The Fundamentals: How Bulls' offense grew through Derrick Rose's injuries
Somewhere along the way, a fundamental truth became clear in Chicago: The Bulls are a team made better by the absence of their superstar.
Derrick Rose's impermanent place in Chicago's lineup leaves – and left – an unfillable void. Kirk Hinrich and a rotating cast of guards are no real substitute, which leaves the Bulls scrambling for every desperate bit of offense they could find.
What resulted was genuine evolution. Last season, Joakim Noah was pulled into a prominent playmaking role that inverted Chicago's offense. Jimmy Butler was handed the ball and asked to make hay. Taj Gibson gradually became a bigger part of things as he transitioned from pick-and-pop specialist to post-up powerhouse. None of this was quite enough to transform the Bulls into a top offensive team. It did, however, democratize Chicago's system in a way that would optimize talent added down the line.
This is where we find the 2014-15 Bulls, who not only returned Rose but introduced Pau Gasol, Nikola Mirotic, Aaron Brooks, and Doug McDermott into an offense fully ready to receive them. The results are striking: Chicago, which has already played without Rose for six of its 11 games, ranks eighth in the league in points per possession. Gone are the days of giving full control to Rose and getting out of his way. Circumstances have demanded that this team be able to fend for itself, and in doing so made a layered, complex attack from one so exceedingly simple.
The substance of Chicago's offense should be familiar to those who tuned in to watch the Bulls last season: A parade of dribble hand-offs and curl cuts, some choreographed opposite one another for maximum effect. Even more straightforward isolations and post-ups are in themselves the result of something elastic, from which a collection of bright players can read and react to the opportunities presented them.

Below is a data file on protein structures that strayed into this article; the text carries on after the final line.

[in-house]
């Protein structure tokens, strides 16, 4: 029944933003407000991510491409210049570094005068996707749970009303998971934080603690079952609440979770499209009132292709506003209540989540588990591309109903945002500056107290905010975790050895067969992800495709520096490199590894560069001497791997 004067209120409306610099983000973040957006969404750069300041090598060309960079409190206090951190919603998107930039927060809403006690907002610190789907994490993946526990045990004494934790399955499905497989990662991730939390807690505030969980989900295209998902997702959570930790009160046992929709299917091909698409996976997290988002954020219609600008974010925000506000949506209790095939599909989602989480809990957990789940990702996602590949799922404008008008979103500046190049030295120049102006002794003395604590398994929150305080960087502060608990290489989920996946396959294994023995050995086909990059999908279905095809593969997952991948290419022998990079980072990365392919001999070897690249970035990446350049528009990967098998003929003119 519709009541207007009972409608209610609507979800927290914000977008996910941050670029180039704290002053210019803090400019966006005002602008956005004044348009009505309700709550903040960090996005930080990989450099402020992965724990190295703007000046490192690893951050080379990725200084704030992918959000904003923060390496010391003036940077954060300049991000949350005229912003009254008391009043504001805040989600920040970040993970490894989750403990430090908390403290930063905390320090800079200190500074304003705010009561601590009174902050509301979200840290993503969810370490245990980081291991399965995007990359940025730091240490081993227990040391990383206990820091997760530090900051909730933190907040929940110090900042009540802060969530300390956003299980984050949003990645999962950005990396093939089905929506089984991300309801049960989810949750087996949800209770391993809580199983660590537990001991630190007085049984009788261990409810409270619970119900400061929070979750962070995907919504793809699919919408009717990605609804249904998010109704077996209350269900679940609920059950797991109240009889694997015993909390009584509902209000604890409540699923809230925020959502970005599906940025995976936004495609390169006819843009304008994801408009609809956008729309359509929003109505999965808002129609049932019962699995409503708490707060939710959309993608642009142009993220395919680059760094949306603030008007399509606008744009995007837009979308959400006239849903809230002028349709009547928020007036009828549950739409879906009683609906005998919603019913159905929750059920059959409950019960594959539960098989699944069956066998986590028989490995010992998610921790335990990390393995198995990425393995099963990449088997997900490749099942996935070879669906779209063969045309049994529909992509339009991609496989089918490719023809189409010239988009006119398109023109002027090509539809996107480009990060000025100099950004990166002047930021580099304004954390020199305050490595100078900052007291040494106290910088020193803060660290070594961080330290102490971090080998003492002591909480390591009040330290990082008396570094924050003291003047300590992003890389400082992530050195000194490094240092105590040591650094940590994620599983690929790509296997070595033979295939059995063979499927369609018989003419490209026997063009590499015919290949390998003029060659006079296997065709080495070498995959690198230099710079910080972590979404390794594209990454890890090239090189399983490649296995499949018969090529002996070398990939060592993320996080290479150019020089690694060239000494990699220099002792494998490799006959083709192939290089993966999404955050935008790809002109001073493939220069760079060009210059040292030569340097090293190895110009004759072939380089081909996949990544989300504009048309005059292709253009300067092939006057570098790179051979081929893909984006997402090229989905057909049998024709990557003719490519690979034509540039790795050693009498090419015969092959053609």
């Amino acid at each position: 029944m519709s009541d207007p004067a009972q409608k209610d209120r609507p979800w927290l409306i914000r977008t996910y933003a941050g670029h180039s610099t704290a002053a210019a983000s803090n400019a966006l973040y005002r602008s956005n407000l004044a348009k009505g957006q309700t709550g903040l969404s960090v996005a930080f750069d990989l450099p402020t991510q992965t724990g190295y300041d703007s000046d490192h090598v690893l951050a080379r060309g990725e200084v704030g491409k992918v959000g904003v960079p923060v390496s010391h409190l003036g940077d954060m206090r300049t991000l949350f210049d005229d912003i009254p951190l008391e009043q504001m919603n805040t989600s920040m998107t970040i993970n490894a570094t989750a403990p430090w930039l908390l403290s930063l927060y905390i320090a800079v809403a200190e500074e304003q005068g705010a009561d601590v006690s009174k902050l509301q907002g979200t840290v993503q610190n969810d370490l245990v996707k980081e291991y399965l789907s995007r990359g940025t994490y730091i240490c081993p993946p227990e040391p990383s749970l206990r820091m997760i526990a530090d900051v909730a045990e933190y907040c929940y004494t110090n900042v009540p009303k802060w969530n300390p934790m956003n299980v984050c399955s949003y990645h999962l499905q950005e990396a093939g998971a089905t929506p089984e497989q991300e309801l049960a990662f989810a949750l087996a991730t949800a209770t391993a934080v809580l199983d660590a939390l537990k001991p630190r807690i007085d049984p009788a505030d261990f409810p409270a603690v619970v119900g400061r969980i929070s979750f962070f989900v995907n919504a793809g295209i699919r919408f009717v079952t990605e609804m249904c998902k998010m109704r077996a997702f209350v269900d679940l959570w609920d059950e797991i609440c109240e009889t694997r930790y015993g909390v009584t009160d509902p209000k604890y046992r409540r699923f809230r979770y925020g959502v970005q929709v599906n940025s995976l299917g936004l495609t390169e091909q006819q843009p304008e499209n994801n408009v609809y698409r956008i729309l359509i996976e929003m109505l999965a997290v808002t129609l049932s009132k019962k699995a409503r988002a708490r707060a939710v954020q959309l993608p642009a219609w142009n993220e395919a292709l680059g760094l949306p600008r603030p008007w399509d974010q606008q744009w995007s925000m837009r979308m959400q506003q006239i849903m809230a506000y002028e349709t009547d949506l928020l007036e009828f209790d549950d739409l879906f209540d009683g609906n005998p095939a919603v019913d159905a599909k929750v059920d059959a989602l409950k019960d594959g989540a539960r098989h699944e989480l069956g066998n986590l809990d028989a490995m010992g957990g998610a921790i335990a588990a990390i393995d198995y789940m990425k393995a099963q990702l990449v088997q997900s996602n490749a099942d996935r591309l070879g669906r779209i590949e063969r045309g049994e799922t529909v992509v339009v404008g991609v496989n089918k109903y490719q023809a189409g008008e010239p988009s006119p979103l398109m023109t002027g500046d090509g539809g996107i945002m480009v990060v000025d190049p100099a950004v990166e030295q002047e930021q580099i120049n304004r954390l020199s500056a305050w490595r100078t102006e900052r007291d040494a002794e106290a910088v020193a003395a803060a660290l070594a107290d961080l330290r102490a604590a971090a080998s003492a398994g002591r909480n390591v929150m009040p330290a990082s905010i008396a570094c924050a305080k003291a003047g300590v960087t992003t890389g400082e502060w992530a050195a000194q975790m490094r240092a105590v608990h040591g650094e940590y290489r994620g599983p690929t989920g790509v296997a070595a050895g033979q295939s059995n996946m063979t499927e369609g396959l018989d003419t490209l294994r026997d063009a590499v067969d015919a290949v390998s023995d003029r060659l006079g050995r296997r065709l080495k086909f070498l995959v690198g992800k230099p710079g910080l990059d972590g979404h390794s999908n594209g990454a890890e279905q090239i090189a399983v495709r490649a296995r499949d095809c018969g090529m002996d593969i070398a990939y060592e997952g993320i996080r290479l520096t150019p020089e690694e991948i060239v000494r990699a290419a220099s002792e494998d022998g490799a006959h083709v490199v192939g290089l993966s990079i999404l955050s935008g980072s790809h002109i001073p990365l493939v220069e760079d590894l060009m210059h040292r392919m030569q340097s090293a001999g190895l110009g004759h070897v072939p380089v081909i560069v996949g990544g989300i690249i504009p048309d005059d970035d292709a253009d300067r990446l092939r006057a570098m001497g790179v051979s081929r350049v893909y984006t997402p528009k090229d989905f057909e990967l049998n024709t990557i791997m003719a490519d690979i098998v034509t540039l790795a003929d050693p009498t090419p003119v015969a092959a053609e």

What's changed are the implications of Chicago's offensive flow. The Bulls force opponents into a near-constant stream of defensive exchange and – through a mix of acquired talent and organic development – have the potency to makes those exchanges agonizing. Watch this sequence with an eye to how many times a Sixers defender has to quickly prioritize potential threats:
By the possession's end, Chicago had its pick of three potential shots: a corner three from Mike Dunleavy, a straight-away three for Butler, or an interior look to Gasol. Philadelphia being Philadelphia allows for some of that operational freedom, though it's impressive how easily the Bulls are able to replicate quality shots through smart, simple action:
This is the Bulls' new default. Before Chicago built a top-10 offense, it relied on strapping possessions to Rose and subsisting on the returns. Not only is that kind of approach less feasible now that Rose needs to be more cautious with his body, but it would be imprudent given the events of the past few seasons. It's in Rose's case that pessimism and realism intertwine: If the Bulls are to be trustworthy championship contenders, they must play in a way that allows for the brilliance of their star guard without becoming reliant on it.